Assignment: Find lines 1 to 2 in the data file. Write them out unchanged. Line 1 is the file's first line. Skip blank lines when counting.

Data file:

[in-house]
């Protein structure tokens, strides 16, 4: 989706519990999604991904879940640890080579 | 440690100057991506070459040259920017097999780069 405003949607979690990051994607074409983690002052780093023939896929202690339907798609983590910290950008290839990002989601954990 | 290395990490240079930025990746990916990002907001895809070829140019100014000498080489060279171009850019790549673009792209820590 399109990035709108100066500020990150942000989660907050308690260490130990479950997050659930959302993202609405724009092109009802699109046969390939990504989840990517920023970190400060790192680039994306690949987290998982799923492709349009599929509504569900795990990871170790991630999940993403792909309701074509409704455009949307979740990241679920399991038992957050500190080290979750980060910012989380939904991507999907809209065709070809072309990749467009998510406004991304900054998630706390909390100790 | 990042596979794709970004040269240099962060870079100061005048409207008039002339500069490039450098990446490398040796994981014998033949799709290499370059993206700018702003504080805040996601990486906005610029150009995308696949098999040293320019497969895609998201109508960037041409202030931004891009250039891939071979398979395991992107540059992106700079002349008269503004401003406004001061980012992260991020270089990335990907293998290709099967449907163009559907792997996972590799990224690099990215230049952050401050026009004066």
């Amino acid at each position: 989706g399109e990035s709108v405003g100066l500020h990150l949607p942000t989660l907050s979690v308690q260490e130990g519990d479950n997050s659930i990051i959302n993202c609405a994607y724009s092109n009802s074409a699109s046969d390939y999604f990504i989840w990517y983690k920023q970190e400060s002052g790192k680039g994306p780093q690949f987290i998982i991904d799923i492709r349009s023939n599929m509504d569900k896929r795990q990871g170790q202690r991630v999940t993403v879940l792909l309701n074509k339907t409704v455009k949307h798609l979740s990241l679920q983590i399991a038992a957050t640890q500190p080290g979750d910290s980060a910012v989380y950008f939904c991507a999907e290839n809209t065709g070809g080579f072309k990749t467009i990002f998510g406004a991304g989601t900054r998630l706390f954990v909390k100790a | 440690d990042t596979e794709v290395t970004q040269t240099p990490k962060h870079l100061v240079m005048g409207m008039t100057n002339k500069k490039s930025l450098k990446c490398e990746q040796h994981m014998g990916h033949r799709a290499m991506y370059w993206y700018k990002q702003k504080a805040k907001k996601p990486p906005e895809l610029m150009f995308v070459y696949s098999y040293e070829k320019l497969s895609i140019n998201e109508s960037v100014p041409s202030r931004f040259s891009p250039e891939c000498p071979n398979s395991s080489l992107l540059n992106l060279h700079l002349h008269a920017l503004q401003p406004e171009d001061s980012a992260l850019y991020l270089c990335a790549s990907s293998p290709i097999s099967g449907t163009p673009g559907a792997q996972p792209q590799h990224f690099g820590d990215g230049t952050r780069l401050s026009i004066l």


[in-house]
């Protein structure tokens, strides 16, 4: 989706519990999604991904879940640890080579 | 440690100057991506070459040259920017097999780069 405003949607979690990051994607074409983690002052780093023939896929202690339907798609983590910290950008290839990002989601954990 | 290395990490240079930025990746990916990002907001895809070829140019100014000498080489060279171009850019790549673009792209820590 399109990035709108100066500020990150942000989660907050308690260490130990479950997050659930959302993202609405724009092109009802699109046969390939990504989840990517920023970190400060790192680039994306690949987290998982799923492709349009599929509504569900795990990871170790991630999940993403792909309701074509409704455009949307979740990241679920399991038992957050500190080290979750980060910012989380939904991507999907809209065709070809072309990749467009998510406004991304900054998630706390909390100790 | 990042596979794709970004040269240099962060870079100061005048409207008039002339500069490039450098990446490398040796994981014998033949799709290499370059993206700018702003504080805040996601990486906005610029150009995308696949098999040293320019497969895609998201109508960037041409202030931004891009250039891939071979398979395991992107540059992106700079002349008269503004401003406004001061980012992260991020270089990335990907293998290709099967449907163009559907792997996972590799990224690099990215230049952050401050026009004066």